To be honest, the manga phonebook anthologies in Japan (called phone books because they’re about 600 pages of phonebook style paper) use colored ink for some of their stories. Most are printed in black, but then you come across stories in purple, blue, red, and green prints. They tend to be the lower quality stories in each edition. I don’t know if those pages are cheaper, or what drives that. I find it really annoying though because the print is usually not as sharp, and not as easy to read, so I’d rather not see the tradition continued here.

  4. Ann Wesley Hardin
    Mar 14, 2007 @ 12:53:07

    Oh hey, slightly OT but I went and bought Train Man on your rec. Absolutely loved it. Adorable! My kids love it too. Gonna get the rest in the series now. Thanks!

  5. Jan
    Mar 14, 2007 @ 13:32:05

    [quote comment="24604"]Oh hey, slightly OT but I went and bought Train Man on your rec. Absolutely loved it. Adorable! My kids love it too. Gonna get the rest in the series now. Thanks![/quote]

    ^__^ That’s so great to hear! One thing I love about manga is how it bridges the generation gap. You start reading it and suddenly you become “cool” with the kids in your family and new paths of communication open up. Hopefully you’ll find some other series to share too. Some of the ones I’ll be talking about here might be suitable (though some will not). All will be clearly identified for age groups though.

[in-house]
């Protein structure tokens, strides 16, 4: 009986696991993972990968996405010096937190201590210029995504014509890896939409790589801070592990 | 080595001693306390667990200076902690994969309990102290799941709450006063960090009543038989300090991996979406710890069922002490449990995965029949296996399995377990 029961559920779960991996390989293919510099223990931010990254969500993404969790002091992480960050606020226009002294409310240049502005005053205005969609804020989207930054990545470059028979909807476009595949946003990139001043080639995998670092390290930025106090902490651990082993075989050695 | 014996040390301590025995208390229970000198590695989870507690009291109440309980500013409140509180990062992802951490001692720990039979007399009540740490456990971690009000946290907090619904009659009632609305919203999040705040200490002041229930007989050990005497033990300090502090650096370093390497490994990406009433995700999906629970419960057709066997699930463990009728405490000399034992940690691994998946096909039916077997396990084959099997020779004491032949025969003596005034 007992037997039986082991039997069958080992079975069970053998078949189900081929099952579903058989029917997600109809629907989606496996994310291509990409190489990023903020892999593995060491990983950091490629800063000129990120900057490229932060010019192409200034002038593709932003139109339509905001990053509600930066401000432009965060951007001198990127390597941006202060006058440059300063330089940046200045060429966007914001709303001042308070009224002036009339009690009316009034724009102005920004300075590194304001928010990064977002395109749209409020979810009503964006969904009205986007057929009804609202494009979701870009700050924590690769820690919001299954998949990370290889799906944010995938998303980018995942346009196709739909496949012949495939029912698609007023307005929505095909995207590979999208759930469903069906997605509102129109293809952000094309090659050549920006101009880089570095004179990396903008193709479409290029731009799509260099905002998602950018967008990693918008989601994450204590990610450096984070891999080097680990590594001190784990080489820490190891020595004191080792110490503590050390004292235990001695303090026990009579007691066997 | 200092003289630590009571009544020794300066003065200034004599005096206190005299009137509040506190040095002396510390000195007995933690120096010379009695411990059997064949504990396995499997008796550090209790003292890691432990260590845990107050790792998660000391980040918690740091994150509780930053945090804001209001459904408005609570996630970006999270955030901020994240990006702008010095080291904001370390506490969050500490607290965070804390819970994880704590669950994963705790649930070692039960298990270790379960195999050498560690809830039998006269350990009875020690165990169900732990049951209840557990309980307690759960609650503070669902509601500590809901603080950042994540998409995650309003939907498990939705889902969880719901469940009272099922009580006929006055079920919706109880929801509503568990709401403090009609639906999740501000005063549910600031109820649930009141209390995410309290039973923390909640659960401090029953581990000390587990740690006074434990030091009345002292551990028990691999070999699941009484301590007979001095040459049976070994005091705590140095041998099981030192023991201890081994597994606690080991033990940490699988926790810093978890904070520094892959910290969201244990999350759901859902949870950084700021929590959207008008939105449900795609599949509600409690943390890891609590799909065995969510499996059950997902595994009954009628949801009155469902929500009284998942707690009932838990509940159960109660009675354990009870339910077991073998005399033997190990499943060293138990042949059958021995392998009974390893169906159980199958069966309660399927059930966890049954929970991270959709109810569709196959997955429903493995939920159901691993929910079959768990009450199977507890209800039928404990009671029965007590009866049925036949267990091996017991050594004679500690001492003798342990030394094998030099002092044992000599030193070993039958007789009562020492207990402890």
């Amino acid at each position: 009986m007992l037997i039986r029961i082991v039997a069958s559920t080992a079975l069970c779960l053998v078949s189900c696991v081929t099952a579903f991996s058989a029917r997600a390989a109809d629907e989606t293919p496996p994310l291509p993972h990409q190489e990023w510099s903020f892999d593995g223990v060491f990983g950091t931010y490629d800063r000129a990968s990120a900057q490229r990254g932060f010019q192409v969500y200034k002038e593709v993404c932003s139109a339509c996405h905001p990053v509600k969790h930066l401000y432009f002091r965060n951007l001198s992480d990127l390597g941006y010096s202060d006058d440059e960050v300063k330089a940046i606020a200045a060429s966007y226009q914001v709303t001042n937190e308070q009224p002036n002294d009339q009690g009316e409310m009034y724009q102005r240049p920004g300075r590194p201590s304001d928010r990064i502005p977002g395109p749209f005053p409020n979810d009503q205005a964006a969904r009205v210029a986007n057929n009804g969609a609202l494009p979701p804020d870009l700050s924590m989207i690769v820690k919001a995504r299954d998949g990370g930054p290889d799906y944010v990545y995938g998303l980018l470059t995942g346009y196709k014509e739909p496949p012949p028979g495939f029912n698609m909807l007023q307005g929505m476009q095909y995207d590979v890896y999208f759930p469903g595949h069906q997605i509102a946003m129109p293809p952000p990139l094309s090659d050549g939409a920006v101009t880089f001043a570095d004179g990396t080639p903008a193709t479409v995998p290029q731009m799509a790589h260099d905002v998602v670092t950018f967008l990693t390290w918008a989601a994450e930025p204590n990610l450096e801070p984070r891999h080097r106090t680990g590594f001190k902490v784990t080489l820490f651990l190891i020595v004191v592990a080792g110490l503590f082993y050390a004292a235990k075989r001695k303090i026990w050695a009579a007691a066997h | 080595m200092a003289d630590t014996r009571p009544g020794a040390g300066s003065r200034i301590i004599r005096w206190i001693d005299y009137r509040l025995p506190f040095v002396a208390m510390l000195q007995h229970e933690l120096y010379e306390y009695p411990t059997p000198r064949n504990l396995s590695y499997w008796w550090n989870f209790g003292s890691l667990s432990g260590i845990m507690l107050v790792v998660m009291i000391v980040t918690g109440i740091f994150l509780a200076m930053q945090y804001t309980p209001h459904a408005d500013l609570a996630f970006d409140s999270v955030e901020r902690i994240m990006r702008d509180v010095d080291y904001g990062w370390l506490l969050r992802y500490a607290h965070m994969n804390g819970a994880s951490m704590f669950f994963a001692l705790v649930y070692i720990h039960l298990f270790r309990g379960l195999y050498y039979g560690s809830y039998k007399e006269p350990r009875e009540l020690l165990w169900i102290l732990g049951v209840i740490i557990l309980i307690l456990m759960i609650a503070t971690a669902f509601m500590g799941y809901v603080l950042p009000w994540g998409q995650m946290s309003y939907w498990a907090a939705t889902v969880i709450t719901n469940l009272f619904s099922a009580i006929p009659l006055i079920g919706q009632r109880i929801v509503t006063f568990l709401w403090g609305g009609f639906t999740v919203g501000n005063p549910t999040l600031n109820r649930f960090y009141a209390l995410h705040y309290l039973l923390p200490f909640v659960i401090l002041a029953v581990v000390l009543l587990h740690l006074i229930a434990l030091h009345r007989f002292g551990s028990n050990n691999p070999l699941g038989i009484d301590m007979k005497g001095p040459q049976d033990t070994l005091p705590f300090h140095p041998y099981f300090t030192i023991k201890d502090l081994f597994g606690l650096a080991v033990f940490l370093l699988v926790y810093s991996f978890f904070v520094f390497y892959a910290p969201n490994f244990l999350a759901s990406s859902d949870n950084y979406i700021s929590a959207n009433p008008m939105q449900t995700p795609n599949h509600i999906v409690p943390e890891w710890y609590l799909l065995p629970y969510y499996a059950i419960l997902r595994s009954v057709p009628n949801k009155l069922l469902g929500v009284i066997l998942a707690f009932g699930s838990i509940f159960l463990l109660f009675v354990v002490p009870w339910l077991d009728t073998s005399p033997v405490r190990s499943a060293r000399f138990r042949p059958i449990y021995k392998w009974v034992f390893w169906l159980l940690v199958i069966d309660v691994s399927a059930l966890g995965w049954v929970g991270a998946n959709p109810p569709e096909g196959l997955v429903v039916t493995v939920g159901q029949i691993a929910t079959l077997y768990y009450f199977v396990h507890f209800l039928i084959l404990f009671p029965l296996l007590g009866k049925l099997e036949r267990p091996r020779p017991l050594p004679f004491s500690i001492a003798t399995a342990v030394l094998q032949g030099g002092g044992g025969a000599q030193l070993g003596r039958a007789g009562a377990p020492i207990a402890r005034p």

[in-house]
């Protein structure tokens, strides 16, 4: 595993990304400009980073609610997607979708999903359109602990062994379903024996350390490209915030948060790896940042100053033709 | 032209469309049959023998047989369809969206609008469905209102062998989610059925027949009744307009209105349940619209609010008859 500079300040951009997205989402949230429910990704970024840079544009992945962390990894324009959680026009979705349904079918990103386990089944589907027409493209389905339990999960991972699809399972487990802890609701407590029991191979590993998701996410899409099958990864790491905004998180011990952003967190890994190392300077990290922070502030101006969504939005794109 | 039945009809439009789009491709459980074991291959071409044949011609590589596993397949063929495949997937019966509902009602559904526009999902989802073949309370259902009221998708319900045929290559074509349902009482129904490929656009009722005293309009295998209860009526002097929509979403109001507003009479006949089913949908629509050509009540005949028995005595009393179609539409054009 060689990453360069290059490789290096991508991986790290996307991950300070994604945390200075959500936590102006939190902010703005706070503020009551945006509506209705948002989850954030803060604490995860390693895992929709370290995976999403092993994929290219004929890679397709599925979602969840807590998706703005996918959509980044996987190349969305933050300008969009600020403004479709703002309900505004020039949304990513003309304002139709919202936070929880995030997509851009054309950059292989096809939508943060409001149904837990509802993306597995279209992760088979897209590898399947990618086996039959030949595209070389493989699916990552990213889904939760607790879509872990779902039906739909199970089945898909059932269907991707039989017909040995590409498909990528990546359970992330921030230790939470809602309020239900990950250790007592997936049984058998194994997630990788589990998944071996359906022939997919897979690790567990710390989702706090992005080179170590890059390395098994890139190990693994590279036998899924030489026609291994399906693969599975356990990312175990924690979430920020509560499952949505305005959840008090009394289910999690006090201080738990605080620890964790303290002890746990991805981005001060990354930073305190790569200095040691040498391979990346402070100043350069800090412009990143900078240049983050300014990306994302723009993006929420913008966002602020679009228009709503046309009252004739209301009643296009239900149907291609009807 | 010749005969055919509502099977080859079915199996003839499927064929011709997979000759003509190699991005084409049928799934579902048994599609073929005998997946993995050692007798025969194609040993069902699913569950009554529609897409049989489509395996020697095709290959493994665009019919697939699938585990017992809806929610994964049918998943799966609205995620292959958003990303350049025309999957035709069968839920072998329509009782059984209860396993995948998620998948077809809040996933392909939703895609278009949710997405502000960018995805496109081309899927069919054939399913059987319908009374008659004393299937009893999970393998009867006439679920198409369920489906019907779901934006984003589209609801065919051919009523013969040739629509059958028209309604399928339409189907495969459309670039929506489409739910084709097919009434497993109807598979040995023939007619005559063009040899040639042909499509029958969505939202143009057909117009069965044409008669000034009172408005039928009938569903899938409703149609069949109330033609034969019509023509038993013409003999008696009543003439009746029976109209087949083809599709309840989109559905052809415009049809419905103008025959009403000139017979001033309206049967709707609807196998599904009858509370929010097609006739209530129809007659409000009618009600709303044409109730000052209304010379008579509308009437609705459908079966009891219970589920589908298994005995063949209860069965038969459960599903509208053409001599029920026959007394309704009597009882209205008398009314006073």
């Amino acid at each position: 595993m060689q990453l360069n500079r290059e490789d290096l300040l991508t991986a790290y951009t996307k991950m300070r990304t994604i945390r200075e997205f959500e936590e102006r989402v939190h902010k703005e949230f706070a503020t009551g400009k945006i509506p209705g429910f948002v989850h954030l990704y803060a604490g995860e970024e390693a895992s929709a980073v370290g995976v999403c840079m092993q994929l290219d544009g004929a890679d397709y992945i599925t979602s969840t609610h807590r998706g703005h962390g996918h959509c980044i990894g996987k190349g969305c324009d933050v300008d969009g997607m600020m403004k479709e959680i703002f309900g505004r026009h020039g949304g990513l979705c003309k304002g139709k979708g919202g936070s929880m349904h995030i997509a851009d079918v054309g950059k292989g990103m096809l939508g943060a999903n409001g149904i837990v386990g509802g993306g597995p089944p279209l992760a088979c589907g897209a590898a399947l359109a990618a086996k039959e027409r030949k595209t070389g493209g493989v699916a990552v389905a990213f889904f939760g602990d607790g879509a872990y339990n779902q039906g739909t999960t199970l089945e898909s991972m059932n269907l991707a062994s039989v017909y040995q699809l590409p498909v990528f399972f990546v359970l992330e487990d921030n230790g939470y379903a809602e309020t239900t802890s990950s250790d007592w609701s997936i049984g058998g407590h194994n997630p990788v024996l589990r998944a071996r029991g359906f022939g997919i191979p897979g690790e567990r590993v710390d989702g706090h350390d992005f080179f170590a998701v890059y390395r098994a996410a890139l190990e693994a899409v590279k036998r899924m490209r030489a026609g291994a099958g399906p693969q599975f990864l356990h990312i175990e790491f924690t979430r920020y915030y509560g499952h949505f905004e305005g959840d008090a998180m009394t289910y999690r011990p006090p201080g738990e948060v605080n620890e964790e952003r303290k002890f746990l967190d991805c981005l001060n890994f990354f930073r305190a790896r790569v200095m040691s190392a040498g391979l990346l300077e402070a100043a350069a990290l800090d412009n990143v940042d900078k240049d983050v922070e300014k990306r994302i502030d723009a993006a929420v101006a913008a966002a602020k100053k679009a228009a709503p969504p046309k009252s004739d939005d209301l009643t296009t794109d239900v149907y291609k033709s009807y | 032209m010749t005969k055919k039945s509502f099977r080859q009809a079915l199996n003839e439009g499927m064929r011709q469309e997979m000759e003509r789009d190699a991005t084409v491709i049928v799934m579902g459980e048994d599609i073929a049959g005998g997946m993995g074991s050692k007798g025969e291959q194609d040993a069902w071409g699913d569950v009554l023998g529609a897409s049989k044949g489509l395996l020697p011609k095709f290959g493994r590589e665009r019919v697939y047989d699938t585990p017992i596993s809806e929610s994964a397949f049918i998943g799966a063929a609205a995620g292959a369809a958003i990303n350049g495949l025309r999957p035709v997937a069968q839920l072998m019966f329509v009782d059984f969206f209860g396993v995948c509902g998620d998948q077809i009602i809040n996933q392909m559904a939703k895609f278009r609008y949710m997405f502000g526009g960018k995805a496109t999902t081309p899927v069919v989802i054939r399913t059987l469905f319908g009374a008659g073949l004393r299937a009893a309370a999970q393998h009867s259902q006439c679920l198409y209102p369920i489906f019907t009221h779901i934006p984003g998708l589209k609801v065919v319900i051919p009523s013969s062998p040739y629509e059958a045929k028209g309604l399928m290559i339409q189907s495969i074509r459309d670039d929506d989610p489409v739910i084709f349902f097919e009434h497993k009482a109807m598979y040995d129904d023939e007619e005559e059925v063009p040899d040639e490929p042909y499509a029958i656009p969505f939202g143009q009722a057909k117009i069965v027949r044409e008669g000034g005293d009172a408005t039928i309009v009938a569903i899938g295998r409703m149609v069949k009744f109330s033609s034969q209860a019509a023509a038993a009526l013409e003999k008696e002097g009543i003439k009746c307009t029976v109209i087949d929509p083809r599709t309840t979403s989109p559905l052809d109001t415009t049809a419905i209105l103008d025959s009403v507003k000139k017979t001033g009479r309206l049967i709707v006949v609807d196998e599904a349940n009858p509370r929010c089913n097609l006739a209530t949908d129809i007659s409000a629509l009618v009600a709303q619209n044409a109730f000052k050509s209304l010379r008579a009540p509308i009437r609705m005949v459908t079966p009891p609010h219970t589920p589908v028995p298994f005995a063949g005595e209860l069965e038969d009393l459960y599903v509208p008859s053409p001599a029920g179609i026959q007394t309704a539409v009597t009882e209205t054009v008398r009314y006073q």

6. Meril
    Mar 14, 2007 @ 22:39:06

    Yes, the pink was a definite turnoff in me buying anything out of this line. It bugs me enough in the Japanese magazines. At least when most of those manga are collected, they’re printed in normal black!

    I’ve seen Harlequin Pink manga for sale at Wal-mart. It’s with the rest of the YA stuff in the book section, not with the adult romance.

  7. Jan
    Mar 15, 2007 @ 08:00:24

    [quote comment="24626"]I’ve seen Harlequin Pink manga for sale at Wal-mart. It’s with the rest of the YA stuff in the book section, not with the adult romance.[/quote]

    That’s really interesting! I’ve not been in a real store and looked for them. I wonder if Harlequin has made deals with Walmart and others to stock them that way? Though I know that can simply be the judgment of the store employees. There are bookstores I’ve heard of that misguidedly shelve yaoi in gay/lesbian studies, and I know the publishers didn’t ask for that.

  8. Suzie
    Mar 15, 2008 @ 06:12:17

    They use coloured ink in Japanese manga magazines because they use second-hand paper, so they tint the pages to camouflage the fact they’re 2nd hand paper. Also since the color changes with every story, it makes it easy to remember up to where you read, you don’t need a bookmark =) (since the magazines are big 400 to 1000 pages, they can take a few days to read)

    Here is a link where they epxlain it in detail:

  9. Suzie
    Mar 15, 2008 @ 06:19:59

    Wait, I read it wrongly (sorry) :( Actually they do use 2nd hand paper but they don’t color it on purpose. The paper, which is made from scraps of paper like old newspapers, printing offsets etc is originally colored. :)

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  13. LRyneQey
    Feb 28, 2012 @ 16:24:58